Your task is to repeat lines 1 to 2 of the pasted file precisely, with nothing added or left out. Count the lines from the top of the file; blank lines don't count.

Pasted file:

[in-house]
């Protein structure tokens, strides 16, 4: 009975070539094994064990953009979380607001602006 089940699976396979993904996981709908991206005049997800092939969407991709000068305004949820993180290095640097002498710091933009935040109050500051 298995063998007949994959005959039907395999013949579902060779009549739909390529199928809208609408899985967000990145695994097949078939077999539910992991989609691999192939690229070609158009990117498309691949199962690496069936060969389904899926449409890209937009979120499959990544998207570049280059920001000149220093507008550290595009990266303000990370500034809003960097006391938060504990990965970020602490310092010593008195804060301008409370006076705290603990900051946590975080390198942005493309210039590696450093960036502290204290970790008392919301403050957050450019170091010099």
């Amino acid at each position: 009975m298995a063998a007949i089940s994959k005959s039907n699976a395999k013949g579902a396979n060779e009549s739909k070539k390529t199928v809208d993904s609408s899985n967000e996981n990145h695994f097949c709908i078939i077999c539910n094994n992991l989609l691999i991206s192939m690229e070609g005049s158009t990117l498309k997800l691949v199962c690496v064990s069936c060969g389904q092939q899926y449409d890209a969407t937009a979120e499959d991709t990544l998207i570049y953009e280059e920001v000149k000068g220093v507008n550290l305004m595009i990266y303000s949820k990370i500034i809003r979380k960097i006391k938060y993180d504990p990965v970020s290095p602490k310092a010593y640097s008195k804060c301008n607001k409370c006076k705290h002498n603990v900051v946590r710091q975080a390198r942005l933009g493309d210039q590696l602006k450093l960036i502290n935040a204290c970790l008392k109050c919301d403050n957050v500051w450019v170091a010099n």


[in-house]
């Protein structure tokens, strides 16, 4: 009975070539094994064990953009979380607001602006 089940699976396979993904996981709908991206005049997800092939969407991709000068305004949820993180290095640097002498710091933009935040109050500051 298995063998007949994959005959039907395999013949579902060779009549739909390529199928809208609408899985967000990145695994097949078939077999539910992991989609691999192939690229070609158009990117498309691949199962690496069936060969389904899926449409890209937009979120499959990544998207570049280059920001000149220093507008550290595009990266303000990370500034809003960097006391938060504990990965970020602490310092010593008195804060301008409370006076705290603990900051946590975080390198942005493309210039590696450093960036502290204290970790008392919301403050957050450019170091010099």